Timmy’s Locker, the local restaurant, smelled of fried fish that made my mouth water and my stomach growl. I wondered if I should knock on the sliding wood door to the banquet room or just go in. I felt slightly anxious about joining the Blackfish Writer’s Club, but Timmy had suggested it as a way to keep occupied on the one night a week my new hubby stayed in Seattle while I worked in Blackfish.
A whiny voice carried through the battered wood door. “I know more about what’s really happening than the generals at the Pentagon. They only know what the illuminati tell them.”
I stared wide-eyed at the door. That didn’t sound like writers discussing punctuation. Was I in the right place? Didn’t Timmy say the writer’s group met on Wednesdays? I slid the door aside and peeked around the corner.
Timmy jumped to his feet. “Maude, come in. Have a seat.” He pulled out a chair at an oval table large enough to seat a party of twenty. As I approached the chair, Timmy pointed and introduced the other writers huddled around one end of the large table. “Enid is our chair. She’s traditionally-published several romances and is writing a fantasy story now.”
Enid was chewing her stubby fingernail. “Pastor, nice to meet you. Actually, my book isn’t completely fantasy. My characters are fae, but they interact with our world.”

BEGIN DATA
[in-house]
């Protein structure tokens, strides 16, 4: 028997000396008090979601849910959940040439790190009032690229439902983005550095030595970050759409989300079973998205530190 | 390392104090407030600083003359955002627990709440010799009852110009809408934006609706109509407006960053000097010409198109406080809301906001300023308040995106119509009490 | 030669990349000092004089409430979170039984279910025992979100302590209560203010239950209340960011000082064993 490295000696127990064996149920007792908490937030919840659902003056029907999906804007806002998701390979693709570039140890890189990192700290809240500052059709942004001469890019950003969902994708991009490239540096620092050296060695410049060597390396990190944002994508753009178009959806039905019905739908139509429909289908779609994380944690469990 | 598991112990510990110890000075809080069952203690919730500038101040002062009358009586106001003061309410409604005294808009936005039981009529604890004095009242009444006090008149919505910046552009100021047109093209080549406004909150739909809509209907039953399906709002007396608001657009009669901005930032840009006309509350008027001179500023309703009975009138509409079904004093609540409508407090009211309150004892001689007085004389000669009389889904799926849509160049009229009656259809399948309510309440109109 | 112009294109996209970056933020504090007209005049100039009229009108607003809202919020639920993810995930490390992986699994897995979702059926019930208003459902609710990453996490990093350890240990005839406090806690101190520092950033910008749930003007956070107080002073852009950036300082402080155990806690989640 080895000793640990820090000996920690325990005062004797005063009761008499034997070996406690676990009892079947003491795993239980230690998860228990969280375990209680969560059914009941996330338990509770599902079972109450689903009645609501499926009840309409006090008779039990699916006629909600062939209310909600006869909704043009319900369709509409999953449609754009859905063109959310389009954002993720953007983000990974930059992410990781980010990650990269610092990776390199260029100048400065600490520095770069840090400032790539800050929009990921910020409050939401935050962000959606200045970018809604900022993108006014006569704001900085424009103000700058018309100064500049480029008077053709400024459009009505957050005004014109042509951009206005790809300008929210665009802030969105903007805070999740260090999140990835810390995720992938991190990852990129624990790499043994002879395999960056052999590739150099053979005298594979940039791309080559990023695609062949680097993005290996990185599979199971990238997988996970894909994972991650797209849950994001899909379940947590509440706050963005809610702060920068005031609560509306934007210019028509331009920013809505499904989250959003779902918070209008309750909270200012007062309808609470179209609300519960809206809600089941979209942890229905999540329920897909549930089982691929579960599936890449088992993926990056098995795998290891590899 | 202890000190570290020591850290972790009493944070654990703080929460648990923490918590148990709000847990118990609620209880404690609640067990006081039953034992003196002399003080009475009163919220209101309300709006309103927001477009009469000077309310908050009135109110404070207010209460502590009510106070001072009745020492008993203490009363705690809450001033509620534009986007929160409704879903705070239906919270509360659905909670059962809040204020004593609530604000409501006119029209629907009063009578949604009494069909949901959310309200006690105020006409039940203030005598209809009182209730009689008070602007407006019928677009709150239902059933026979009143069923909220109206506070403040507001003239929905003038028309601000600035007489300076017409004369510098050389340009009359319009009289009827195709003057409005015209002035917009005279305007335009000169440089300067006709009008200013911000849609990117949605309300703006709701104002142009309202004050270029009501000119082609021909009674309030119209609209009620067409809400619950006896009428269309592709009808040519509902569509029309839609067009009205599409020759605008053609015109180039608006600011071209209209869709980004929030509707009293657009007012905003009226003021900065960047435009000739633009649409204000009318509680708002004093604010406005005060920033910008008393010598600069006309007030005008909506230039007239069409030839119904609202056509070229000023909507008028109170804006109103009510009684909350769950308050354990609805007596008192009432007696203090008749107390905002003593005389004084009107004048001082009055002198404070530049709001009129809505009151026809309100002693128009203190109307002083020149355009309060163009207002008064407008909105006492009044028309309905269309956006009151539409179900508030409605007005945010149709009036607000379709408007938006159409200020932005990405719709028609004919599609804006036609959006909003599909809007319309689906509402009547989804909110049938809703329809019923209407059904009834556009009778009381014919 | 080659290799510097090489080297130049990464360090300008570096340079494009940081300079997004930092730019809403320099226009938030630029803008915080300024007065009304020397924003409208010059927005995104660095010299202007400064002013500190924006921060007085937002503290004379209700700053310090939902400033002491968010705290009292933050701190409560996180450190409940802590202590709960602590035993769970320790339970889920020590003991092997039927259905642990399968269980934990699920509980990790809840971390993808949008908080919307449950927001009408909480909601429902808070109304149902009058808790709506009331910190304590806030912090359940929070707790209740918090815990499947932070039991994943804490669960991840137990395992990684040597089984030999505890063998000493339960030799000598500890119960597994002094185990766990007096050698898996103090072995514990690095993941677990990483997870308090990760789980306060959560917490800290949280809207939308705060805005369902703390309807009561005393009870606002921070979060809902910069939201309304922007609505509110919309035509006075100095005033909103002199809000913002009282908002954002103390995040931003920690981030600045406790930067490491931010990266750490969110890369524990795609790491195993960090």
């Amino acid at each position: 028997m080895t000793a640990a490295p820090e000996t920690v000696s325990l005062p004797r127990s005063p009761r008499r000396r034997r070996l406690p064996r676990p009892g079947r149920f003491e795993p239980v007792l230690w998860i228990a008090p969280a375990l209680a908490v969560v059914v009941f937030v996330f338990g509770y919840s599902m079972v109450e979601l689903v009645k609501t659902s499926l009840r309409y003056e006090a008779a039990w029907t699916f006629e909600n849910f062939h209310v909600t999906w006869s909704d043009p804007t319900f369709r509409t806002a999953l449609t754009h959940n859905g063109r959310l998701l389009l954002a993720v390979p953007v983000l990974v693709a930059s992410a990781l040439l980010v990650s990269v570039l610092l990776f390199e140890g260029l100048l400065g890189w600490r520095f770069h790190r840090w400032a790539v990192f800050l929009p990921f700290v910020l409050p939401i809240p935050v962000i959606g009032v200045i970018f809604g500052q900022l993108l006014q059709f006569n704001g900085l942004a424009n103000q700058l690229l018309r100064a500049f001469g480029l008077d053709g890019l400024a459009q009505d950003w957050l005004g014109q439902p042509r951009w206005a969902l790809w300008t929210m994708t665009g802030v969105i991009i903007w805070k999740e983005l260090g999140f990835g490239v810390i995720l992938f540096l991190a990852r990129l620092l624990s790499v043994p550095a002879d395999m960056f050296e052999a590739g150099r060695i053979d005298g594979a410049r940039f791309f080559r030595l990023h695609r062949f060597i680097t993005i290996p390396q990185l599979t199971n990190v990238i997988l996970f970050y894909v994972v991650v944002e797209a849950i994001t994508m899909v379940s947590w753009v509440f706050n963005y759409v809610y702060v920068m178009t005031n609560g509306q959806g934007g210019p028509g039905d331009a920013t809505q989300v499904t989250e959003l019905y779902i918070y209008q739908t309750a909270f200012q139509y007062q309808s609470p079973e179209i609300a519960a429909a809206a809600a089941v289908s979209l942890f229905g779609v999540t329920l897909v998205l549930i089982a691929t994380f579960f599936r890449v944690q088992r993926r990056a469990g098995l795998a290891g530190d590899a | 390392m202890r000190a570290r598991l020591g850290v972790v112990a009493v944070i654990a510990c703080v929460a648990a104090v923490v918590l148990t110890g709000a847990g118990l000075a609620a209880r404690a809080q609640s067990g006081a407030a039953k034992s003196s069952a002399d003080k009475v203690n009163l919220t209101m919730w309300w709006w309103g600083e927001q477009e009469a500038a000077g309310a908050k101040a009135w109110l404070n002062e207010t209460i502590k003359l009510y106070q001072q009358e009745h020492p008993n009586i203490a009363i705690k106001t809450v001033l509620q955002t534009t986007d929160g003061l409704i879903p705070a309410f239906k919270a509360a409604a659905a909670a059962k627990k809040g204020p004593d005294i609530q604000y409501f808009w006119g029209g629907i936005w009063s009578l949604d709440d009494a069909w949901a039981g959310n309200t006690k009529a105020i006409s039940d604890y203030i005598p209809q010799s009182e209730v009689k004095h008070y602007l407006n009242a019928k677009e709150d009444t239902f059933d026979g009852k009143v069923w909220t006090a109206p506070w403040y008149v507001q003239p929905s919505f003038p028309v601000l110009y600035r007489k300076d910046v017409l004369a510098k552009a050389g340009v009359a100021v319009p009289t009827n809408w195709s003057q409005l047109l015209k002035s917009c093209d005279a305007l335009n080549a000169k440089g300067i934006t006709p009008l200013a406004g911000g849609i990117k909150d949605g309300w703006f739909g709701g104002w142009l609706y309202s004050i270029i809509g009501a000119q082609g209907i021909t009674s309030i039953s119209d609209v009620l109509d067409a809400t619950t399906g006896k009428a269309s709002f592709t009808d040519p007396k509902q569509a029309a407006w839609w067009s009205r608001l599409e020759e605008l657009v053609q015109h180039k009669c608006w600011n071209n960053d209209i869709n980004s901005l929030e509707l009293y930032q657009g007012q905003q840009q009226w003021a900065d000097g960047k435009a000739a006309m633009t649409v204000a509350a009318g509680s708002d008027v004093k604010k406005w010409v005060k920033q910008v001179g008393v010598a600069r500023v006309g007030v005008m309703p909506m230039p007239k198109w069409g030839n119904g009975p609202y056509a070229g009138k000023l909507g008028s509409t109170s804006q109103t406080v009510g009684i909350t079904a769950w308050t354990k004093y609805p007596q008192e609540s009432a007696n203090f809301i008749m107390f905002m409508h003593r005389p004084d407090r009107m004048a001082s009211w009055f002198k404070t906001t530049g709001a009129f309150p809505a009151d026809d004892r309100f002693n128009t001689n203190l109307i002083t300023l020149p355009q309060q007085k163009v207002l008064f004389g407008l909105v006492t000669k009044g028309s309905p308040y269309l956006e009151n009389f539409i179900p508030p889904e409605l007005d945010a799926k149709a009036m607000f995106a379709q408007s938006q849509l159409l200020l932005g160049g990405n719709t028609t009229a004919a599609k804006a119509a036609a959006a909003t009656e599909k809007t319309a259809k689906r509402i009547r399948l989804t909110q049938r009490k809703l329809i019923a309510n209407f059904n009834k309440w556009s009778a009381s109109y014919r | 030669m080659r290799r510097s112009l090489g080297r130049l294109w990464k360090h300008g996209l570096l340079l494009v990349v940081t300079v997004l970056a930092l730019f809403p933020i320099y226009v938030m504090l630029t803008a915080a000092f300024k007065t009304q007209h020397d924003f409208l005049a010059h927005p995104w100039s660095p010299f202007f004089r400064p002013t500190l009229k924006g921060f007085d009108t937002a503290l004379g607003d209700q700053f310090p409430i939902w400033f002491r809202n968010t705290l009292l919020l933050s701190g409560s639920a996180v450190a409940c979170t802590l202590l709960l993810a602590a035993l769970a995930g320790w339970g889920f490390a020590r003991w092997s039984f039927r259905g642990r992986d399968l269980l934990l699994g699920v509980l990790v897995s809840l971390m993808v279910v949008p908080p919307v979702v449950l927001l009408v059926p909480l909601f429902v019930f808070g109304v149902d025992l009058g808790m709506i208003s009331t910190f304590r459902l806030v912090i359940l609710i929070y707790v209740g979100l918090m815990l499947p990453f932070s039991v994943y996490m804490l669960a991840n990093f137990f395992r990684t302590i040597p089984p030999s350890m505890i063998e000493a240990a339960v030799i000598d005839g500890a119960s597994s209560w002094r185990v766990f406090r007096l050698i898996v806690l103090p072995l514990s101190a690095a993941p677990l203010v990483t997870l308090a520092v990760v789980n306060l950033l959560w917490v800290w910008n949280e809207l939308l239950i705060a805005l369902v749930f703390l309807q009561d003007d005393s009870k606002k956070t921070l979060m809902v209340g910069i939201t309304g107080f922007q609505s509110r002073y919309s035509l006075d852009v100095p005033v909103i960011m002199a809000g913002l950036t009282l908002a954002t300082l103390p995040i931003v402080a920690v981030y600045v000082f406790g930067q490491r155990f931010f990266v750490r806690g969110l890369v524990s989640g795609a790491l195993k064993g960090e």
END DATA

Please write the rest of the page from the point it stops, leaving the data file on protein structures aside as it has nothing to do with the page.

I liked Enid’s slightly unkempt appearance. “Do you let people read what you’ve written so far?”
“Certainly, I always need beta readers to catch inconsistencies and commas. How are you at using commas?”
I grinned, “About as good as anybody. Those things are nasty.”
Timmy pointed again. “This is Jane, our poet.”
I nodded. “Oh, I know you. I met you at Skunk and Cricket’s house. Your hubby works for Willits-Manion with Skunk.”
Jane leaned forward to shake hands with me across the table, trailing the end of her scarf in the cup of coffee in front of her.
Timmy indicated the man beside Jane. “Carl is our science fiction writer.”
I nodded at Carl who was across the table, too far away to shake hands with.
Larkin lifted his index finger as if asking for attention in a classroom. “I’ve met you at my Uncle Glen’s house. You’re the pastor who lives down from them. I’m writing a political expose.”
Carl muttered, “He hasn’t written anything yet.”
Larkin nodded, “I’ve been researching. I want to be careful to do all my research and get my ducks in a row before I start writing.”
As I sat down and opened my little Macbook, Timmy concluded, “Our other members aren’t here yet. Hannah writes wonderful slice of life stories, and Cali writes for the local paper.”
Enid leaned forward. “What are you writing, Pastor?”
“Call me Maudy. I don’t use my title outside of church business. I want to write a collection of alternative worship practices. I’m starting with some of the things I encountered on my honeymoon. Later, I’ll research religious practices in other cultures that can be adapted to our culture to make worship more meaningful to our congregations.”
For the full novel click here: https://www.amazon.com/Blackfish-Writers-Club-Mystery-Mysteries-ebook/dp/B0831SPWF2/